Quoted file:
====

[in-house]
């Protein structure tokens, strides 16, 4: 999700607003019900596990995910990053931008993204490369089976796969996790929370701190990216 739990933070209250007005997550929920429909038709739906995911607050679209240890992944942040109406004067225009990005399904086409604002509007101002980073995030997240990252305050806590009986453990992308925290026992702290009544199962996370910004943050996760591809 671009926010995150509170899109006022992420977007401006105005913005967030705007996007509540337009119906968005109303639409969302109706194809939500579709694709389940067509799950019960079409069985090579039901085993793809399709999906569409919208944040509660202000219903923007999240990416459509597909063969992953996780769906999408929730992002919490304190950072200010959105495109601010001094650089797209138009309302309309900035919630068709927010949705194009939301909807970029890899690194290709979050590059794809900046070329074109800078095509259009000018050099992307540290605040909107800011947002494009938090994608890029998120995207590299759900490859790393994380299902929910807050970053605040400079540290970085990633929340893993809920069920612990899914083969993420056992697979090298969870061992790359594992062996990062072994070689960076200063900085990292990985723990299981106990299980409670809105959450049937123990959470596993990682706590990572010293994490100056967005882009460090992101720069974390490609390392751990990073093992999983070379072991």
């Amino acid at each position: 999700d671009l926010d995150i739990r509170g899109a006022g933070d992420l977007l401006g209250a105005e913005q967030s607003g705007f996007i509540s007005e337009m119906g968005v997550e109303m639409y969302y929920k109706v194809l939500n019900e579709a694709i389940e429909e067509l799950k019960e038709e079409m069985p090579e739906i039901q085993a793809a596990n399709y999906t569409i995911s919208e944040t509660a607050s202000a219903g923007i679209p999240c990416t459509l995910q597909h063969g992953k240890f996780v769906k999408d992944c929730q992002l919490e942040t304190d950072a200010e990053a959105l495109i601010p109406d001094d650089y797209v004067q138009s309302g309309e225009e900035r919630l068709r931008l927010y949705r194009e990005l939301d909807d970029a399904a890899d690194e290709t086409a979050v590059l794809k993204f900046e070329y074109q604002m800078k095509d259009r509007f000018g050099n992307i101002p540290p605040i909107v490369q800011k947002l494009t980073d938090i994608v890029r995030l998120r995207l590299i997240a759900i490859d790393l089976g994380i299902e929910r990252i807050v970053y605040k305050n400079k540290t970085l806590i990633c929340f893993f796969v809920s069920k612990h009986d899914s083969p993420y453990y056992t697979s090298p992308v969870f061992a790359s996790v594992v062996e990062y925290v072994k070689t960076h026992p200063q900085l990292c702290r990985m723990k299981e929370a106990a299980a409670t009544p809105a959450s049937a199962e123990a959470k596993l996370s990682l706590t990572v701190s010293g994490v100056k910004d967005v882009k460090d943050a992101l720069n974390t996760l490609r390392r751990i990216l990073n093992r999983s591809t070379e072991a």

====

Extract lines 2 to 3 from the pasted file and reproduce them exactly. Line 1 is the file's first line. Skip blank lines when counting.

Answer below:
């Protein structure tokens, strides 16, 4: 999700607003019900596990995910990053931008993204490369089976796969996790929370701190990216 739990933070209250007005997550929920429909038709739906995911607050679209240890992944942040109406004067225009990005399904086409604002509007101002980073995030997240990252305050806590009986453990992308925290026992702290009544199962996370910004943050996760591809 671009926010995150509170899109006022992420977007401006105005913005967030705007996007509540337009119906968005109303639409969302109706194809939500579709694709389940067509799950019960079409069985090579039901085993793809399709999906569409919208944040509660202000219903923007999240990416459509597909063969992953996780769906999408929730992002919490304190950072200010959105495109601010001094650089797209138009309302309309900035919630068709927010949705194009939301909807970029890899690194290709979050590059794809900046070329074109800078095509259009000018050099992307540290605040909107800011947002494009938090994608890029998120995207590299759900490859790393994380299902929910807050970053605040400079540290970085990633929340893993809920069920612990899914083969993420056992697979090298969870061992790359594992062996990062072994070689960076200063900085990292990985723990299981106990299980409670809105959450049937123990959470596993990682706590990572010293994490100056967005882009460090992101720069974390490609390392751990990073093992999983070379072991």
């Amino acid at each position: 999700d671009l926010d995150i739990r509170g899109a006022g933070d992420l977007l401006g209250a105005e913005q967030s607003g705007f996007i509540s007005e337009m119906g968005v997550e109303m639409y969302y929920k109706v194809l939500n019900e579709a694709i389940e429909e067509l799950k019960e038709e079409m069985p090579e739906i039901q085993a793809a596990n399709y999906t569409i995911s919208e944040t509660a607050s202000a219903g923007i679209p999240c990416t459509l995910q597909h063969g992953k240890f996780v769906k999408d992944c929730q992002l919490e942040t304190d950072a200010e990053a959105l495109i601010p109406d001094d650089y797209v004067q138009s309302g309309e225009e900035r919630l068709r931008l927010y949705r194009e990005l939301d909807d970029a399904a890899d690194e290709t086409a979050v590059l794809k993204f900046e070329y074109q604002m800078k095509d259009r509007f000018g050099n992307i101002p540290p605040i909107v490369q800011k947002l494009t980073d938090i994608v890029r995030l998120r995207l590299i997240a759900i490859d790393l089976g994380i299902e929910r990252i807050v970053y605040k305050n400079k540290t970085l806590i990633c929340f893993f796969v809920s069920k612990h009986d899914s083969p993420y453990y056992t697979s090298p992308v969870f061992a790359s996790v594992v062996e990062y925290v072994k070689t960076h026992p200063q900085l990292c702290r990985m723990k299981e929370a106990a299980a409670t009544p809105a959450s049937a199962e123990a959470k596993l996370s990682l706590t990572v701190s010293g994490v100056k910004d967005v882009k460090d943050a992101l720069n974390t996760l490609r390392r751990i990216l990073n093992r999983s591809t070379e072991a």